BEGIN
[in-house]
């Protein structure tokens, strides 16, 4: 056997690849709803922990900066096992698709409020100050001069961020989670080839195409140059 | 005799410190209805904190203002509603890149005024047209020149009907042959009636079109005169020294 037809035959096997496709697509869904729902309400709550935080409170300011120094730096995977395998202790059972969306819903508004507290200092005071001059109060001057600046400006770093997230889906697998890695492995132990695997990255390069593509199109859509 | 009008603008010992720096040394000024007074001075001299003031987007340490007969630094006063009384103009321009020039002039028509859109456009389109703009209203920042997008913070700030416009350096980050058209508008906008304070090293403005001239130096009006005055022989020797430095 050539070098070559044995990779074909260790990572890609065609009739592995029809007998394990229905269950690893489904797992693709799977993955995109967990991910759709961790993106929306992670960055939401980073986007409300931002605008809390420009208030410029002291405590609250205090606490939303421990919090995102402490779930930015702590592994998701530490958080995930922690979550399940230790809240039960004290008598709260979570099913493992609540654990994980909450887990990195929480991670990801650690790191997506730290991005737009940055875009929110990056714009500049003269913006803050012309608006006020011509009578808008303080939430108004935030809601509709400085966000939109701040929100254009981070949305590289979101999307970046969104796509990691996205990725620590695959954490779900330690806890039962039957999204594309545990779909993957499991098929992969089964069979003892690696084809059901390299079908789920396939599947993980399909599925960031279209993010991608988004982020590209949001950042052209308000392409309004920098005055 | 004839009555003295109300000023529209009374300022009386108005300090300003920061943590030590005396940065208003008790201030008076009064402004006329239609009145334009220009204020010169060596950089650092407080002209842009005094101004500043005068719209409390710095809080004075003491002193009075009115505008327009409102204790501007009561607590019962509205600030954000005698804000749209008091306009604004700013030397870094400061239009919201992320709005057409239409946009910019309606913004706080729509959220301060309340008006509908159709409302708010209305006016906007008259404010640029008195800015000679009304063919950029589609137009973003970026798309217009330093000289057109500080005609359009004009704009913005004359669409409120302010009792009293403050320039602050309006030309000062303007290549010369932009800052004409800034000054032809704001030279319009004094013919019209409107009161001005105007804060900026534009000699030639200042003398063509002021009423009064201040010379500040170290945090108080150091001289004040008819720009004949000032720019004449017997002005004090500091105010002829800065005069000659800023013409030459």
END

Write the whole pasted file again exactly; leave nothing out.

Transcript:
[in-house]
């Protein structure tokens, strides 16, 4: 056997690849709803922990900066096992698709409020100050001069961020989670080839195409140059 | 005799410190209805904190203002509603890149005024047209020149009907042959009636079109005169020294 037809035959096997496709697509869904729902309400709550935080409170300011120094730096995977395998202790059972969306819903508004507290200092005071001059109060001057600046400006770093997230889906697998890695492995132990695997990255390069593509199109859509 | 009008603008010992720096040394000024007074001075001299003031987007340490007969630094006063009384103009321009020039002039028509859109456009389109703009209203920042997008913070700030416009350096980050058209508008906008304070090293403005001239130096009006005055022989020797430095 050539070098070559044995990779074909260790990572890609065609009739592995029809007998394990229905269950690893489904797992693709799977993955995109967990991910759709961790993106929306992670960055939401980073986007409300931002605008809390420009208030410029002291405590609250205090606490939303421990919090995102402490779930930015702590592994998701530490958080995930922690979550399940230790809240039960004290008598709260979570099913493992609540654990994980909450887990990195929480991670990801650690790191997506730290991005737009940055875009929110990056714009500049003269913006803050012309608006006020011509009578808008303080939430108004935030809601509709400085966000939109701040929100254009981070949305590289979101999307970046969104796509990691996205990725620590695959954490779900330690806890039962039957999204594309545990779909993957499991098929992969089964069979003892690696084809059901390299079908789920396939599947993980399909599925960031279209993010991608988004982020590209949001950042052209308000392409309004920098005055 | 004839009555003295109300000023529209009374300022009386108005300090300003920061943590030590005396940065208003008790201030008076009064402004006329239609009145334009220009204020010169060596950089650092407080002209842009005094101004500043005068719209409390710095809080004075003491002193009075009115505008327009409102204790501007009561607590019962509205600030954000005698804000749209008091306009604004700013030397870094400061239009919201992320709005057409239409946009910019309606913004706080729509959220301060309340008006509908159709409302708010209305006016906007008259404010640029008195800015000679009304063919950029589609137009973003970026798309217009330093000289057109500080005609359009004009704009913005004359669409409120302010009792009293403050320039602050309006030309000062303007290549010369932009800052004409800034000054032809704001030279319009004094013919019209409107009161001005105007804060900026534009000699030639200042003398063509002021009423009064201040010379500040170290945090108080150091001289004040008819720009004949000032720019004449017997002005004090500091105010002829800065005069000659800023013409030459």